Washington Report: Health Care Issues Take Center Stage in the Nation’s Capital
The Trump Administration and the US Congress are trying to address several pressing issues before they leave Washington, DC for the August summer recess and hit the campaign trail. Health care issues are front and center in the legislative and regulatory arenas and there are a number of issues on which to report, including drug pricing and COVID-19 relief packages
Trump Administration Issues Executive Orders on Drug Pricing
President Trump signed four executive orders aimed at pursuing lower drug costs, which was a prominent theme of his health care agenda from the 2016 campaign. The executive orders direct the Department of Health and Human Services (HHS) to take actions that will:
- Require federal community health centers that purchase insulin and epinephrine through the 340B drug program to pass the savings from discounted drug prices to medically underserved patients.
- Allow states to import prescription drugs from Canada and other countries.
- End the current practice of drug rebates and require pharmacy benefit managers to pass the rebates as discounts through to beneficiaries under the Medicare Part D program.
- Implement the international price index (IPI) model for the purchase of prescription drugs under the Medicare program so seniors have access to the same lower prices paid by other developed countries.
The executive orders come with a few caveats. The drug rebate program can only be eliminated if it does not raise beneficiary premiums, federal spending, or out-of-pocket costs. Additionally, the executive order implementing the IPI model for prescription drug pricing was not released because, as an olive branch to the drug industry that has long opposed the proposal, the Trump Administration gave the industry 30 days—until Aug. 24—to come up with an alternative solution to lower drug costs. A meeting of top drug company executives with White House officials scheduled this week was cancelled by industry, in protest to the short notice and lack of details about the Administration’s executive orders. It is unclear if any of the executive orders will make a significant impact on drug costs, or if they will even be implemented given the federal rulemaking process required.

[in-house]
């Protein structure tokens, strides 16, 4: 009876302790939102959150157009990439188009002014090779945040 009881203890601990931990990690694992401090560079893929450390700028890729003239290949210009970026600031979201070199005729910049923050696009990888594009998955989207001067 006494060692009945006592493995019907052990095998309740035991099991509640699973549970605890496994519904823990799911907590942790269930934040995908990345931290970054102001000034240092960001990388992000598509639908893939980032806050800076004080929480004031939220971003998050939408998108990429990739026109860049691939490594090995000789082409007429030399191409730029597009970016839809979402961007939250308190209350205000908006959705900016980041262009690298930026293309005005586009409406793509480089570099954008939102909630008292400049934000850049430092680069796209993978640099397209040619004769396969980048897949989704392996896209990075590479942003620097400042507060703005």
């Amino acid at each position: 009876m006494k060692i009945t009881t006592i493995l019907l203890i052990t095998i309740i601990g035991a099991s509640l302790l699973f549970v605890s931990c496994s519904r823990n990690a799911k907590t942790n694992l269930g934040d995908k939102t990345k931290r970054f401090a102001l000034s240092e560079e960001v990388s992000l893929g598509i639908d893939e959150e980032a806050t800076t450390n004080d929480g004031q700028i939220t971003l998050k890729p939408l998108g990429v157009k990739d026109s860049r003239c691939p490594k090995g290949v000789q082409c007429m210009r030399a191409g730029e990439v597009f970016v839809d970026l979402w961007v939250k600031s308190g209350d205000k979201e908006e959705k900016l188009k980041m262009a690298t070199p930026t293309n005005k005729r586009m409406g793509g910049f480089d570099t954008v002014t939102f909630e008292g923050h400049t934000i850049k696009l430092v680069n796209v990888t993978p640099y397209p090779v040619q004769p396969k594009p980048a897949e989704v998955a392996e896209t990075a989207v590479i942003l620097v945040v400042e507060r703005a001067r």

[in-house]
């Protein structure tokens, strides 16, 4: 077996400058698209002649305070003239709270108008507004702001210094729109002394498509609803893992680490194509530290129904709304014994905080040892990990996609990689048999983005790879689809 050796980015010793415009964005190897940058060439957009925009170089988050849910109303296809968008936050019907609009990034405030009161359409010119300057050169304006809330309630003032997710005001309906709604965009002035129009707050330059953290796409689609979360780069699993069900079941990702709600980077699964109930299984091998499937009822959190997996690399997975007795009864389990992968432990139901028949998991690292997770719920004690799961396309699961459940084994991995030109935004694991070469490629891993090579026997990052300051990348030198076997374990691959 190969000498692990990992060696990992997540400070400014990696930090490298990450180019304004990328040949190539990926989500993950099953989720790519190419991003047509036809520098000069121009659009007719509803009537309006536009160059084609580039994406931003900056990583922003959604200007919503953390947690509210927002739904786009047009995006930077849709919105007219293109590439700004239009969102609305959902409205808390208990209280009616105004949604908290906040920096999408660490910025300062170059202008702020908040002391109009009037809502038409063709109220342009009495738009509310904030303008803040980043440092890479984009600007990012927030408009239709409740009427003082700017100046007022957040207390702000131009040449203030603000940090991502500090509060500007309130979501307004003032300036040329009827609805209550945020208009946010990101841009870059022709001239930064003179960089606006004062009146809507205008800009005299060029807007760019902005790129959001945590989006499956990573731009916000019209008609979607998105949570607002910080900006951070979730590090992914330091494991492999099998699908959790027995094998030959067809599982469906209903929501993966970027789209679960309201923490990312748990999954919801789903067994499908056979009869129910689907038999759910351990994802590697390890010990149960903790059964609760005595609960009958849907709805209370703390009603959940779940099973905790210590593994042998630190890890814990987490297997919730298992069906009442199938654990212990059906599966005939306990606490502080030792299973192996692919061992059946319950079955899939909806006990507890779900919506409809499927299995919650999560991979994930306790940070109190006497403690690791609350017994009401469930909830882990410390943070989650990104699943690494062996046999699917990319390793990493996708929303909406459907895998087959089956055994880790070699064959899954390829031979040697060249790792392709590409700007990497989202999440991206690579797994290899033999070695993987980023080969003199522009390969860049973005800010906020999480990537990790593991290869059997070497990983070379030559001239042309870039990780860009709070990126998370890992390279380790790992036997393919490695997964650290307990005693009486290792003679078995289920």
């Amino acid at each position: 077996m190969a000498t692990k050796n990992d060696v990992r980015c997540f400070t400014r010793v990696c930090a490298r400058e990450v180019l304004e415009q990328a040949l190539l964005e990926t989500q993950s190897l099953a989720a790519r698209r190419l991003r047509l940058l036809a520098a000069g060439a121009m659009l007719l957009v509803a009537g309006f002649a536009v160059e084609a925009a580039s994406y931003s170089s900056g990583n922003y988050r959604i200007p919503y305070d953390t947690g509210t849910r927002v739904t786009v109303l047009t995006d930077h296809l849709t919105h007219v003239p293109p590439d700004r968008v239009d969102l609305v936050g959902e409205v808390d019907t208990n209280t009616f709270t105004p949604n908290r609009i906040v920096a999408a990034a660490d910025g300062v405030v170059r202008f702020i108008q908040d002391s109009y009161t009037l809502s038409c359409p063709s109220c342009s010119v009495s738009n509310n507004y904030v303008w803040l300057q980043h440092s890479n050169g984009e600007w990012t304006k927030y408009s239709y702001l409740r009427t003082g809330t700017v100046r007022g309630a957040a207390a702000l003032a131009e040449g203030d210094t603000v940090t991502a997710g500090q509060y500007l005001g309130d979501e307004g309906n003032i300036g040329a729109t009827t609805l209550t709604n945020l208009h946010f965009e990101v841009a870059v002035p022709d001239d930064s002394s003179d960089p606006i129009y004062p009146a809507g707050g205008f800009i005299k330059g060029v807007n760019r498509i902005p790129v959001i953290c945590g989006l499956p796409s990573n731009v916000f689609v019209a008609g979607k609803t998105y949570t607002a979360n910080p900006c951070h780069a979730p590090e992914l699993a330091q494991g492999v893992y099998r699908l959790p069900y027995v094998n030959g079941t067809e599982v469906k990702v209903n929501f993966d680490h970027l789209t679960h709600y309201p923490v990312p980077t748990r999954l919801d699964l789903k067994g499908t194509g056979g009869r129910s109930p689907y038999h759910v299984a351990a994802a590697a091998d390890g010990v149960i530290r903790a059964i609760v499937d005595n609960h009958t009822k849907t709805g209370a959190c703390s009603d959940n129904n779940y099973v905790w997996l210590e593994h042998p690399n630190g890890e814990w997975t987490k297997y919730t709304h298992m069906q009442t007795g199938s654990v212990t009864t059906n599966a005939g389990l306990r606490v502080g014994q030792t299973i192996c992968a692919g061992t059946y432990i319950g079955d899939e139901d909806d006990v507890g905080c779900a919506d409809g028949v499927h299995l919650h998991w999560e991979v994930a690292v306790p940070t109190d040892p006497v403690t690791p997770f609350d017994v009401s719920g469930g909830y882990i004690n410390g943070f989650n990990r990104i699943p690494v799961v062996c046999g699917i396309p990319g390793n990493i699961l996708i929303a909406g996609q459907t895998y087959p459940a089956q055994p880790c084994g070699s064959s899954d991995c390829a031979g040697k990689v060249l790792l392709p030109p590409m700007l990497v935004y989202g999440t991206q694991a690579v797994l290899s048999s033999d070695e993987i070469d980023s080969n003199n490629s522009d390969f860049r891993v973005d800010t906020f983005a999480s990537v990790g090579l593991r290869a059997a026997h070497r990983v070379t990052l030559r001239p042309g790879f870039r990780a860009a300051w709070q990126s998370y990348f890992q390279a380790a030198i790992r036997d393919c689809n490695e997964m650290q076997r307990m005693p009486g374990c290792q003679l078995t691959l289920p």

Release of the Senate COVID-19 Relief Proposal Underscores Difficult Negotiations Ahead
Earlier this week the Senate Republicans released their COVID-19 Relief Package, the Health, Economic Assistance, Liability protection, and Schools (HEALS) Act that contains approximately $1 trillion in relief aid priorities to address the COVID-19 pandemic. The differences between the HEALS Act and the $3 trillion Health and Economic Recovery Omnibus Emergency Solutions (HEROES) Act passed by the House of Representatives in May portend difficult negotiations ahead in order to reach a compromise that the President will sign into law.
Some of the differences include additional support for the Health Care Provider Relief Fund (the Senate provides $25 billion vs. $100 billion in the House bill) and funding for virus testing, contact tracing and surveillance ($16 billion proposed by the Senate vs. $75 billion by the House). The Senate package also pushes back the time that providers would need to start repaying loans from the Medicare hospital accelerated and advance payments program from Aug. 1, 2020 until Jan. 1, 2021, while the House bill lowers interest rates required to be paid on loans to hospitals under the accelerated and advance payments program. There are other major differences in the House and Senate bills that represent major hurdles, including extension of the enhanced unemployment benefit and providing liability waivers related to COVID 19, as only the Senate bill does.
The Senate HEALS Act was officially released as multiple pieces of legislation, with six total sections. To view the provisions in greater detail, click on the links below:
- Small Business
- HELP (Back to School and Back to Work; TRUST Act of 2020)
- Supply Chain
Congress would like to complete final passage of a relief package by Aug. 7, however with the numerous and significant issues that need to be ironed out, completion of their work may slide into the following week.